Seriously, someone could ask me to come up better idea. Maybe they should call up the experts at Family Airlines/Avatar and see if they can help.

    It seems like Family’s plan was somewhat more reasonable than this. This is simply inane.

    1. They can merge with Family/Avatar as their first order of business and fly a triangle route between Denver, Vegas and New Orleans with 747’s (maybe they’ve upped their ambitions with A380’s). You can make it work with routes like LHR-MSY-LAS-DEN-PEK. Imagine London to Beijing in only 3 days for under $1000 and no fees!

  17. Okay, I take a turn at playing devil’s advocate…

    CLT is viable as a hub for US in part because of the connecting traffic which is only served by US, so it prices as if it is O/D traffic. (e.g. The airline has pricing power.)

    If you take away the low fare portion of the plan, could New Frontier have costs lower than US/AA so that they could profitably serve this traffic? Its likely it’ll be in a better location for W/B and S/B traffic, and perhaps not too detrimental for E/B traffic..

    1. Nick – Charlotte can price a lot of that connecting traffic because it serves a bunch of small southern cities with little competition that aren’t near low cost carrier service. Often Delta is the only other option. New Orleans doesn’t have that. There is a lot more competition and fewer small cities that can support any level of service. Also, US Airways serves many of those smaller cities with appropriate props whereas these guys want bigger regional jets to do it. The traffic just won’t be there.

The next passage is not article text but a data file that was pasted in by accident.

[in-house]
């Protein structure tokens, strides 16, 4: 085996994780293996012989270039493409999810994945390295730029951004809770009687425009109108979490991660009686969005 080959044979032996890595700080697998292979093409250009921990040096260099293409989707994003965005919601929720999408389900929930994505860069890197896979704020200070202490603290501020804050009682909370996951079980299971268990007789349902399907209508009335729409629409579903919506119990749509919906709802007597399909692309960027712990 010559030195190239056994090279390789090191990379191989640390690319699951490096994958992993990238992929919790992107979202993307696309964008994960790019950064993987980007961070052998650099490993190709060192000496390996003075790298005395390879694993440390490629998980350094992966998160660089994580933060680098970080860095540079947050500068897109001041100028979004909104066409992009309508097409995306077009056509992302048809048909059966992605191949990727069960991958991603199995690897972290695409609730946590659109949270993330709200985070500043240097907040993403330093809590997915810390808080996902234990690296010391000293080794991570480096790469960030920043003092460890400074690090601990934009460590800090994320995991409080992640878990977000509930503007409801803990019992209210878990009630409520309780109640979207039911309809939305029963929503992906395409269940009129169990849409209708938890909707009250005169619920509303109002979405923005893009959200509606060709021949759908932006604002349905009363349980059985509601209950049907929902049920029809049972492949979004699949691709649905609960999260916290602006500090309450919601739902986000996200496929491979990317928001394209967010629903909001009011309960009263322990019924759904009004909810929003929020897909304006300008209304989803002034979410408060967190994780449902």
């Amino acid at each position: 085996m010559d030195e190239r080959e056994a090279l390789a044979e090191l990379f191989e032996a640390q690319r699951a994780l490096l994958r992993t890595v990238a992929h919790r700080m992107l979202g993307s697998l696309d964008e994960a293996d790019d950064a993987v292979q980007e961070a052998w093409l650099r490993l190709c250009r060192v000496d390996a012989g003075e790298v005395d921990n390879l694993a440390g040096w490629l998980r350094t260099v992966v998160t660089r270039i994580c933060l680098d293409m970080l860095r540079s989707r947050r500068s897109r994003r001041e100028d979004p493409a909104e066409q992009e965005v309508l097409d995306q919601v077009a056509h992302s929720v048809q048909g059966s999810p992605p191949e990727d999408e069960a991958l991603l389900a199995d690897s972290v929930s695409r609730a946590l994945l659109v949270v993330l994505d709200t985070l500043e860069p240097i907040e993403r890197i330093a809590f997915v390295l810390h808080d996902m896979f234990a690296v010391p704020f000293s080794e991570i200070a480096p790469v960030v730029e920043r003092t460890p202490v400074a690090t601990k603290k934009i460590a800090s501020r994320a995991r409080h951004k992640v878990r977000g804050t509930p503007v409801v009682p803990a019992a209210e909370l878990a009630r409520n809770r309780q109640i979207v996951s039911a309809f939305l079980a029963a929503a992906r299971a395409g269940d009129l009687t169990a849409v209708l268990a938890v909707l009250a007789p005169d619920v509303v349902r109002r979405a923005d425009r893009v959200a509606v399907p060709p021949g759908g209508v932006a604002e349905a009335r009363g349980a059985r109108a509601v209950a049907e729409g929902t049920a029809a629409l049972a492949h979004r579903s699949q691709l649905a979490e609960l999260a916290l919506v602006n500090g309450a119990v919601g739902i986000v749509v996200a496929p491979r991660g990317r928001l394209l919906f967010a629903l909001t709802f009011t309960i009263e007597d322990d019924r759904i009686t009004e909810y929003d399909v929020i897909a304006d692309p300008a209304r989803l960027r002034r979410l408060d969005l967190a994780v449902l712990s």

18. Hey, false advertising, technically, this would be the “New New Frontier”, I still remember them F28’s.

    I gotta go, catching a flight on TheCoast airlines, then transferring to Northern Airlines, to catch a flight on Crystal Airways, ending up on Air Gumbo, then I am going to be the inflight entertainment on Family Airlines. Wish me luck!

  19. I don’t know, I think “Frontier Gumbo” kind of has a ring to it. Sort of like “Rocky Mountain Oysters” does.